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12 Responses to Thespian Thursday: Pondering Richard Armitage in The Crucible, and How Director Yael Farber might Adapt Miller’s work for The Old Vic Production, May 15, 2014 Gratiana Lovelace (Post #565)

  1. Perry says:

    Grati, Yaël Farber adapted Strindberg’s Miss Julie, so she was the playwright for Mies Julie. That’s not the case here . The Old Vic’s advertising is using Arthur Miller’s name extensively in its advertising. So I think the script is going to be true either to the original, the film , since Arthur Miller adapted his own play when he wrote the screenplay, or a combination of both. How the director will make the play her own, and she will, is anyone’s guess – and I’ve been guessing a lot.


    • Hi Perry,
      The script remaining true to Arthur Miller is one possibility. As I state above, we’ll have to see where Ms. Farber takes the play. And yes, much guessing is involved. Ha!

      I attended a play adaptation years ago that juxtaposed new scenes symbolizing oppression in Maoist China with the gender oppression in the Ibsen story A Doll’s House. It was certainly creative.

      Cheers! Grati ;->


  2. april73 says:

    I hope that you will have the chance to see Richard on stage in London. :-)


  3. May 15, 2014–Thanks for liking this post!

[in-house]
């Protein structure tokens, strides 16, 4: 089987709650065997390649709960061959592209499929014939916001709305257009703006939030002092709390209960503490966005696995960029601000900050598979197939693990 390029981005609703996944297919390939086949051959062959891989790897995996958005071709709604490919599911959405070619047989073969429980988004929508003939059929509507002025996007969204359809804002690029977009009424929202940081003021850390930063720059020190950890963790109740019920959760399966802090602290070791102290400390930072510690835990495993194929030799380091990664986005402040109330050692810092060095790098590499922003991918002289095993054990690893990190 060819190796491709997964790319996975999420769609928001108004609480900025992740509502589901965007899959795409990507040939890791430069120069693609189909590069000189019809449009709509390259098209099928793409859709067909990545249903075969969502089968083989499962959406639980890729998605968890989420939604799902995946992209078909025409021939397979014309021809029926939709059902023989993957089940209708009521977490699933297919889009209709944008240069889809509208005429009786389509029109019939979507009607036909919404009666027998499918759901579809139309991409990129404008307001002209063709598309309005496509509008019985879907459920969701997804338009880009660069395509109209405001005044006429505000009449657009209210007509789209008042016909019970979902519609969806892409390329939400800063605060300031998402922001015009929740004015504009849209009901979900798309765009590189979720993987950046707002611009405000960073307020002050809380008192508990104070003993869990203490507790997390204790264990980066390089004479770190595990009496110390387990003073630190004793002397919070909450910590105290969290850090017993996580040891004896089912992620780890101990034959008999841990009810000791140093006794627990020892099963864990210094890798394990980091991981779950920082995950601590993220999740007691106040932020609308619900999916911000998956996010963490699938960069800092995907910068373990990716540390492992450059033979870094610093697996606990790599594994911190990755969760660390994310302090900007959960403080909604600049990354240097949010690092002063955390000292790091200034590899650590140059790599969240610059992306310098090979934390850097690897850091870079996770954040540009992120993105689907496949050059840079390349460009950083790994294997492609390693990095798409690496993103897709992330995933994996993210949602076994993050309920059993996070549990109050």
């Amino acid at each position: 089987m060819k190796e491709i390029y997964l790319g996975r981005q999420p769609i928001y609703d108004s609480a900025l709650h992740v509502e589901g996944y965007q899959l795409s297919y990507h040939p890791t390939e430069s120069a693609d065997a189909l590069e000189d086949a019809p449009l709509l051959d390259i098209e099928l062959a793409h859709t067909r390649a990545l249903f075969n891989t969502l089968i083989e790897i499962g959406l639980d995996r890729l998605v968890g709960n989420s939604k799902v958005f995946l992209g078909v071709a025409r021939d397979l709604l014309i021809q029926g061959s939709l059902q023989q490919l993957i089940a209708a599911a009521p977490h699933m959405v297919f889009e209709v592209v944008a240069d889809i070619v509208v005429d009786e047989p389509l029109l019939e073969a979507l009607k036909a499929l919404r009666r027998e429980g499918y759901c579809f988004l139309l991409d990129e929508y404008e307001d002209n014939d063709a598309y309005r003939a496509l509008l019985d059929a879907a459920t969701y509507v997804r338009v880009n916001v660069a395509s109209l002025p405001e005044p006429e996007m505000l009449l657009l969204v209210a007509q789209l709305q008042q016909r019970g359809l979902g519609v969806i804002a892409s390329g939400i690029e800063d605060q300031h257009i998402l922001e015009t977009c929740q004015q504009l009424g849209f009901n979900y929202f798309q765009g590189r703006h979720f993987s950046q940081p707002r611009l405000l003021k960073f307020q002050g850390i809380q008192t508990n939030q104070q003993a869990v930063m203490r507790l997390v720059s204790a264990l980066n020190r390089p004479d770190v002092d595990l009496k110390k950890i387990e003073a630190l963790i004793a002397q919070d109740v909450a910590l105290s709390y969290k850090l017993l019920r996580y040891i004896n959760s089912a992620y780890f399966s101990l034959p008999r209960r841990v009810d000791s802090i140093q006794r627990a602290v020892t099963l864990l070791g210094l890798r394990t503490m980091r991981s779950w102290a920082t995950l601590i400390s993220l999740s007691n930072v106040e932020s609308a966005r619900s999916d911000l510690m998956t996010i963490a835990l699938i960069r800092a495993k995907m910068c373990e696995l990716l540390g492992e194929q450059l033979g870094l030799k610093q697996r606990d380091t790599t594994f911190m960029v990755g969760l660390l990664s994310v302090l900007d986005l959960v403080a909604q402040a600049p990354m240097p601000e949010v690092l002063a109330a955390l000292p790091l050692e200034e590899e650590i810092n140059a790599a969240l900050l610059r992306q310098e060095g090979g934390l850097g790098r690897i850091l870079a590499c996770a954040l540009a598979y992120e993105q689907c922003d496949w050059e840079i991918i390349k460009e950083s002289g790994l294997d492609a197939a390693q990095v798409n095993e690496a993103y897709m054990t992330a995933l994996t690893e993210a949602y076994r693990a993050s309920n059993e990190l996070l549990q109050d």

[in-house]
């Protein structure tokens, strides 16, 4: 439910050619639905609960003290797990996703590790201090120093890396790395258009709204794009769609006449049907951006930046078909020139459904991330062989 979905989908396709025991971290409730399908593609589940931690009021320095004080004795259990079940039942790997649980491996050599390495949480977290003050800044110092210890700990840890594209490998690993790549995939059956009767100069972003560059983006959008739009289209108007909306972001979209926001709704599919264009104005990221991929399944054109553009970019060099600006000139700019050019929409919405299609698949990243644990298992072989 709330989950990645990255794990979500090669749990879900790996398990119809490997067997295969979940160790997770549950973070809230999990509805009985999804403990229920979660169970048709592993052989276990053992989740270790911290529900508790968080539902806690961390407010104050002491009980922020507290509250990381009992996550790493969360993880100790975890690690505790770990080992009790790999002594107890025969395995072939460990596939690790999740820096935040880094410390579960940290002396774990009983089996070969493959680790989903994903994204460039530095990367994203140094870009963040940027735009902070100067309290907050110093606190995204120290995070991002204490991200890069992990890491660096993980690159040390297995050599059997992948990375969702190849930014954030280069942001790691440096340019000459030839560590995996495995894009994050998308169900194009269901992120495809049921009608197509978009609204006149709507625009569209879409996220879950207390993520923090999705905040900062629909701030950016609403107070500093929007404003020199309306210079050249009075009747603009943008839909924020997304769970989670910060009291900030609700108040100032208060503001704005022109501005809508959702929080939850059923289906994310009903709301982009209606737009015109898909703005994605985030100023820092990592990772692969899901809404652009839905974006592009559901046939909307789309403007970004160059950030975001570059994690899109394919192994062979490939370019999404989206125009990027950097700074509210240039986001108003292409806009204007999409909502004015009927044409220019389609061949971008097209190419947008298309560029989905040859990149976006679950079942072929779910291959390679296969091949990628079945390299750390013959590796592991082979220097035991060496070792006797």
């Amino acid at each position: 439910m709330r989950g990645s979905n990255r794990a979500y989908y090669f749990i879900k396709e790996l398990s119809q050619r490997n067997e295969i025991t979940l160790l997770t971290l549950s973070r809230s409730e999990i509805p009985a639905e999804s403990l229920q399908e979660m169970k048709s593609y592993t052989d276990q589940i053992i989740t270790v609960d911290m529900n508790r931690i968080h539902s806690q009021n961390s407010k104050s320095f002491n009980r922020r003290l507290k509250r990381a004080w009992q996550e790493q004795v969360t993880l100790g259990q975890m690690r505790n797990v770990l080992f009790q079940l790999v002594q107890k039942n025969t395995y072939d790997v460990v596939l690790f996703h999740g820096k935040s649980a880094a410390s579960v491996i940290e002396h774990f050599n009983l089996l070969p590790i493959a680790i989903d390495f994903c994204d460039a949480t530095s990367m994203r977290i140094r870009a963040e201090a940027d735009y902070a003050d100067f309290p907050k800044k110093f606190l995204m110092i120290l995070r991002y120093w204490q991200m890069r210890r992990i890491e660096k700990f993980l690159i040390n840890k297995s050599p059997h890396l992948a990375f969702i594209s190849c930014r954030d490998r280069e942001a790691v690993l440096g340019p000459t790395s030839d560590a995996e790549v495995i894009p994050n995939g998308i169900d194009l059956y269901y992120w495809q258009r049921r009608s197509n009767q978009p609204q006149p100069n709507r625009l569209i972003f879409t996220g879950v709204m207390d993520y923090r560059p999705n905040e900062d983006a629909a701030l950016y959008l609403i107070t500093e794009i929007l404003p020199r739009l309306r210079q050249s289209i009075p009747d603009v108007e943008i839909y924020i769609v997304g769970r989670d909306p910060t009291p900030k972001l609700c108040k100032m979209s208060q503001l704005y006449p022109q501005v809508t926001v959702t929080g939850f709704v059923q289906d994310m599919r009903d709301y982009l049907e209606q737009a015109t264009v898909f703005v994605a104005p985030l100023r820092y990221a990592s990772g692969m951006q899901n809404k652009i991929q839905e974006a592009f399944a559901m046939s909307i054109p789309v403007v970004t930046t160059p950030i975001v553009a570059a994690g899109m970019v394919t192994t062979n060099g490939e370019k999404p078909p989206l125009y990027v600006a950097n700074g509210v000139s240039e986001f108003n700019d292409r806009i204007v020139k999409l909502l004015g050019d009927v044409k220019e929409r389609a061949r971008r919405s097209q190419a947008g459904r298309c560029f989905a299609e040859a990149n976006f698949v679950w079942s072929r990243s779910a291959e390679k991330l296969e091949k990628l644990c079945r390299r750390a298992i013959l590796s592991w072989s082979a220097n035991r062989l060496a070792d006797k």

saraobsessed, april73, LadyButterfly, and Servetus


  4. May 18, 2014–Here we go. This is what I’m talking about. Servetus ponders a sensual John Proctor character portrayal:

    Well afterall, The Crucible has lust as one of its plot arcs. London is looking more enticing. *wink*


  5. Pingback: Thespian Thursday: Reblogging April’s Violet–“Richard Armitage dans The Crucible”, June 12, 2014 Gratiana Lovelace (Post #581) | Something About Love (A)

  6. June 14, 2014–Ah! Now with the new The Crucible play posters with Richard Armitage as John Proctor shown in various poses–including a third poster with him bare chested from a view over his shoulders–we are getting a better sense of the framing/contextualizing of this work.

    And I interpret having the actor for a character literally bare as possibly symbolizing more than the character being exposed, raw, or even vulnerable. I predict a possible exploration of the underlying sensuality as one of the central conflicts in the story–a married man has an affair, with disastrous consequences. I reflected upon that in my updated musings enhancing my post of my reblog of April’s Violet’s post about the first two posters:


  7. June 14, 2014–Perry at Armitage Agonistes (Thanks!) pointed me to an All Things Armitage (Thanks!) blog post with a cap of a Times article with The Crucible director Yael Farber stating that she is not “reframing” nor “recontexualising” Miller’s play–though there are sure to be riveting moments: